Tuesday, May 3, 2011

Facebook and Osama

Sunday night, I opened my Macbook and clicked to my Facebook profile. At the top of the news feed, a junior high student's status read: "OSAMA BIN LADEN IS DEAD!!!!!" A quick glance at the rest of the feed revealed that others were posting similar phrases.

When 9/11 happened, I watched it unfold on TV. When Osama bin Laden was killed, I learned about it from a Facebook status. I imagine that this was many people's experience--social networking like Twitter and Facebook can spread a story much faster than CNN or the NY Times. The days where we learned of big events through the morning newspaper are long gone.

My news feed was quickly filled with statuses celebrating the death of bin Laden. Phrases like "f**k yeah, Go USA!" and "burn in hell, Osama" saturated my Facebook homepage, many from students and other Christians I knew. Grieved, I prayerfully posted this passage as my own status:

Over the next 48 hours, I received a myriad of comments, messages, "likes," and re-posts from many in the Facebook community. Many were positive and thoughtful responses; some were more reactionary in nature. The discussion that ensued in the comments from the status were enlightening and challenging, to say the least. Here are some lessons I'm learning from this experience:

The concept of "public" has been permanently changed by the internet. "Public" doesn't just mean sitting in a coffee shop where people can see you or overhear your conversation. In the online world, public means that anyone and everyone can see your status, your blog post, your reactionary comment, your faith and ideals and hopes and dreams. Of course, you don't have to share any of these online. But by removing yourself from the online conversation, you are, in essence, removing yourself from the public conversation. As a leader in the church, I have to be wise and discerning in everything--everything--I write, like, or link on the internet.

Social networking can be used to both build up and tear down. It was deeply encouraging to see teens comment and repost the passage of Scripture. I pray that this was a moment teaching them how to think over what to think, how to respond to world events and Facebook comments with grace and truth and humility and clarity of thought. It was also disturbing to see the kneejerk reactions on both ends of the spectrum--those who celebrated the death of a human being and those who self-righteously judged those doing the celebrating. We have to be increasingly cautious about our words online; as James 1 says, we need to be quick to listen, slow to speak, slow to anger (especially in the online community).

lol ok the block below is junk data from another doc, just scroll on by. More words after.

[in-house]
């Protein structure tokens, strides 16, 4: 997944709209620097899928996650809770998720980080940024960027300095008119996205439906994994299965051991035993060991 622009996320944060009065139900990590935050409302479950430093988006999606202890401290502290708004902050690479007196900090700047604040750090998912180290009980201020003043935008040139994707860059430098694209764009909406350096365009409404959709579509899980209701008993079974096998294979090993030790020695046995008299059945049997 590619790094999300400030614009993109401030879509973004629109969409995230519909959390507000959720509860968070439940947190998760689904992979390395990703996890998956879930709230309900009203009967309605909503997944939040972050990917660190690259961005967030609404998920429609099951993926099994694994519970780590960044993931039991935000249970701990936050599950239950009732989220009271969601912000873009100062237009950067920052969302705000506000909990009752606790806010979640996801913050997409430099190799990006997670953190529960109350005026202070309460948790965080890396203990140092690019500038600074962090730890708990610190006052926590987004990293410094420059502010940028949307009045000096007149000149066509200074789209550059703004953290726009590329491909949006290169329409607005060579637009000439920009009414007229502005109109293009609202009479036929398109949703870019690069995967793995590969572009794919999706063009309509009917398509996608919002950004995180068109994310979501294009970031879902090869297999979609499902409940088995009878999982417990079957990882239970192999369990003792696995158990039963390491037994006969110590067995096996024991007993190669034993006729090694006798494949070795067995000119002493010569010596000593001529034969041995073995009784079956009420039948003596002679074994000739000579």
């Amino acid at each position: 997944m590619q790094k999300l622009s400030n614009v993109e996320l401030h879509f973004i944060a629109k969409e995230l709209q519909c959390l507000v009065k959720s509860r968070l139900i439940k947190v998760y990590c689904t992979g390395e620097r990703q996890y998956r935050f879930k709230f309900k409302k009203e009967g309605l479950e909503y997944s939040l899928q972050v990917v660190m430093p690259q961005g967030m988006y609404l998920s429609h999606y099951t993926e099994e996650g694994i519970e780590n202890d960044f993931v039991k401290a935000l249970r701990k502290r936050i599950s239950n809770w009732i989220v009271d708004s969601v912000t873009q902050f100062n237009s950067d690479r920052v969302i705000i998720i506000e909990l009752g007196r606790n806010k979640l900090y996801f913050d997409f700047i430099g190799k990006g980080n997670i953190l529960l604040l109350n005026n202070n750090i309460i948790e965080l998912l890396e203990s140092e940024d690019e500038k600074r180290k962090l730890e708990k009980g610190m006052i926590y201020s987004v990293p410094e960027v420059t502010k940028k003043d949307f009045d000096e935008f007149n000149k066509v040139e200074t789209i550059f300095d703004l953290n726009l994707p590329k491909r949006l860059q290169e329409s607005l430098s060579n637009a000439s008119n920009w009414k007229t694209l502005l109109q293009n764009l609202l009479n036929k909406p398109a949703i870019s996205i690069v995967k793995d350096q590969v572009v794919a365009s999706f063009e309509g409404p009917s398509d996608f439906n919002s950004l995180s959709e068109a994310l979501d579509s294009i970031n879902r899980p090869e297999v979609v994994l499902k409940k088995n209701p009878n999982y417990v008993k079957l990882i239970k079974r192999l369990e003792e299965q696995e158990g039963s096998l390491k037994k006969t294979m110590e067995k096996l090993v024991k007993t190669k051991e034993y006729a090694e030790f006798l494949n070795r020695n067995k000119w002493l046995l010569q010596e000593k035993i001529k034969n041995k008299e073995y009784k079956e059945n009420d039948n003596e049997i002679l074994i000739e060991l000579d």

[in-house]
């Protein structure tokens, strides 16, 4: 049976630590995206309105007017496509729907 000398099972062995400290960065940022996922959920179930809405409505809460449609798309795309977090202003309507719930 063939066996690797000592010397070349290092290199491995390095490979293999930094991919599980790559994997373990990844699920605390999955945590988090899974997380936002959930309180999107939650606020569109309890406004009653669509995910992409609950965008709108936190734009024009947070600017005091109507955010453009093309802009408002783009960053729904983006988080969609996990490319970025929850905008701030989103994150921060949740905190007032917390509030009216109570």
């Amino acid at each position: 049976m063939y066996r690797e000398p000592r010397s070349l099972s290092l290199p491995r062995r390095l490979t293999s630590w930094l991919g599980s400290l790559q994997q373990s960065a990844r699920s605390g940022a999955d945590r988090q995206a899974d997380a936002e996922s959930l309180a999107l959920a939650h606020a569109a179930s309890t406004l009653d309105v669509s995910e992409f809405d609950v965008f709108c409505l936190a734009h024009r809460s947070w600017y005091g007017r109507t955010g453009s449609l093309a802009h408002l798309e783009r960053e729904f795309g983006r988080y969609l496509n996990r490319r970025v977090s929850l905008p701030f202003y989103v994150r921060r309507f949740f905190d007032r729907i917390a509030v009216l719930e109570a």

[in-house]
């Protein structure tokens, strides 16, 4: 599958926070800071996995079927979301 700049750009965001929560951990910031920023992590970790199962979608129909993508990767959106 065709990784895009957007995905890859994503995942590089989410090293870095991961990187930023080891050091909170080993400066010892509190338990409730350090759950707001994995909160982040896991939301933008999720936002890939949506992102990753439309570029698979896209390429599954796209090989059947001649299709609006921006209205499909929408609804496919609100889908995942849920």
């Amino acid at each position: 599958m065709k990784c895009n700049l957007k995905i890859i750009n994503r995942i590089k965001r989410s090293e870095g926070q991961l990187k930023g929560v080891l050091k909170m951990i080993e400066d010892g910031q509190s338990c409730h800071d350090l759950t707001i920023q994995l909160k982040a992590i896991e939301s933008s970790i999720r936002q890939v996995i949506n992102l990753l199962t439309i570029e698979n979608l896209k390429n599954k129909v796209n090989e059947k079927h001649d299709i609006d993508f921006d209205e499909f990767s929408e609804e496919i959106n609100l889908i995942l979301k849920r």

Everyone needs grace. Me. You. Osama bin Laden. We're all bearers of God's image, but we're all broken mirrors, reflecting His goodness in facets and shards. We are in constant need of the grace found in Christ, not just as a one-time act of justification, but as an ongoing journey of transformation. That means we're in process, and extending grace to another can only benefit both our journeys The person you disagree with on Facebook; the comment you made that now seems inappropriate; the status that gets your blood boiling; the de-friending or the leaving Facebook altogether-- all situations that are better with grace.

How are you responding to the news of bin Laden's death? What has been your experience with Facebook in this world event?


  1. In spite of some comments that were distasteful to say the least, I was pleasantly surprised to see a number of thoughtful posts and discussions as well on Facebook. It gave me hope that there are still Christians who get the subtleties of scripture and also that we always have to be checking our own reactions and motivations, even to news like this.

  2. Good insight, Joel. There is much wisdom in what you said.
    You know my family's history and that 2 of my sons are in the Army now, so this hits very close to my heart. These events do effect my family personally. I'm glad that Bin Laden won't be able to order attacks anymore and that his murderous tirade is over. I'm also sad to know that he will spend eternity in hell. As a Christian, I just have to trust that God is in control of it all and that His justice, mercy, and timing is all within His sovereign will. I also trust that God extends grace and mercy to all, but not everyone accepts the gift of His grace. Bin Laden will have to give an account for his actions when he stands before Almight God.

    Thanks for your post, very thought provoking.

  3. Joel, I love hearing your thoughts on pretty much everything, and I especially appreciated what you said in light of these events. Your comments about the desire for retribution vs. redemption and restoration gave me more to think about regarding Jesus' atonement. Penalty Substitution theory seems to assume that the goal of the atonement is to satisfy the demands of retribution. But the goal of the atonement actually seems to be redemption and restoration. The death of bin Laden gives us a chance to think through how our lofty considerations of God impact the immediate events of the day.

  4. Nice one Joel - really appreciate this.